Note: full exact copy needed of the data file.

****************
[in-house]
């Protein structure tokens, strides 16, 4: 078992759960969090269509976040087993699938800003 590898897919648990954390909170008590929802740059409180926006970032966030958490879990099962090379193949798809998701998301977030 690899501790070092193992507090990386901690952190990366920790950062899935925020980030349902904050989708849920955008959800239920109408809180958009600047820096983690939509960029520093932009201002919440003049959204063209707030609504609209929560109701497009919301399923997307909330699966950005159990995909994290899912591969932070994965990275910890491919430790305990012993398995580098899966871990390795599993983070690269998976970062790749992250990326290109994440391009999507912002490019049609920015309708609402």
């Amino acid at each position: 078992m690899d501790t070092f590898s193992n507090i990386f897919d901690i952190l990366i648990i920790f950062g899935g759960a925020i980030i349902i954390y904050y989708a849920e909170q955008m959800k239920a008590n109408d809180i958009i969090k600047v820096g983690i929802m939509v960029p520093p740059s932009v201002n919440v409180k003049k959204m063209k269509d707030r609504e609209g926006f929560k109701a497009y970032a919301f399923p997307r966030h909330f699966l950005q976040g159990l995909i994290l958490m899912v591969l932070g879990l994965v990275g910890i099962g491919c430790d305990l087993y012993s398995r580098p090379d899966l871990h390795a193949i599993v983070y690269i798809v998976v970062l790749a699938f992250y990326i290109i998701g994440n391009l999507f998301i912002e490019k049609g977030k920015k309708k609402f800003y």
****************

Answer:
[in-house]
């Protein structure tokens, strides 16, 4: 078992759960969090269509976040087993699938800003 590898897919648990954390909170008590929802740059409180926006970032966030958490879990099962090379193949798809998701998301977030 690899501790070092193992507090990386901690952190990366920790950062899935925020980030349902904050989708849920955008959800239920109408809180958009600047820096983690939509960029520093932009201002919440003049959204063209707030609504609209929560109701497009919301399923997307909330699966950005159990995909994290899912591969932070994965990275910890491919430790305990012993398995580098899966871990390795599993983070690269998976970062790749992250990326290109994440391009999507912002490019049609920015309708609402």
């Amino acid at each position: 078992m690899d501790t070092f590898s193992n507090i990386f897919d901690i952190l990366i648990i920790f950062g899935g759960a925020i980030i349902i954390y904050y989708a849920e909170q955008m959800k239920a008590n109408d809180i958009i969090k600047v820096g983690i929802m939509v960029p520093p740059s932009v201002n919440v409180k003049k959204m063209k269509d707030r609504e609209g926006f929560k109701a497009y970032a919301f399923p997307r966030h909330f699966l950005q976040g159990l995909i994290l958490m899912v591969l932070g879990l994965v990275g910890i099962g491919c430790d305990l087993y012993s398995r580098p090379d899966l871990h390795a193949i599993v983070y690269i798809v998976v970062l790749a699938f992250y990326i290109i998701g994440n391009l999507f998301i912002e490019k049609g977030k920015k309708k609402f800003y």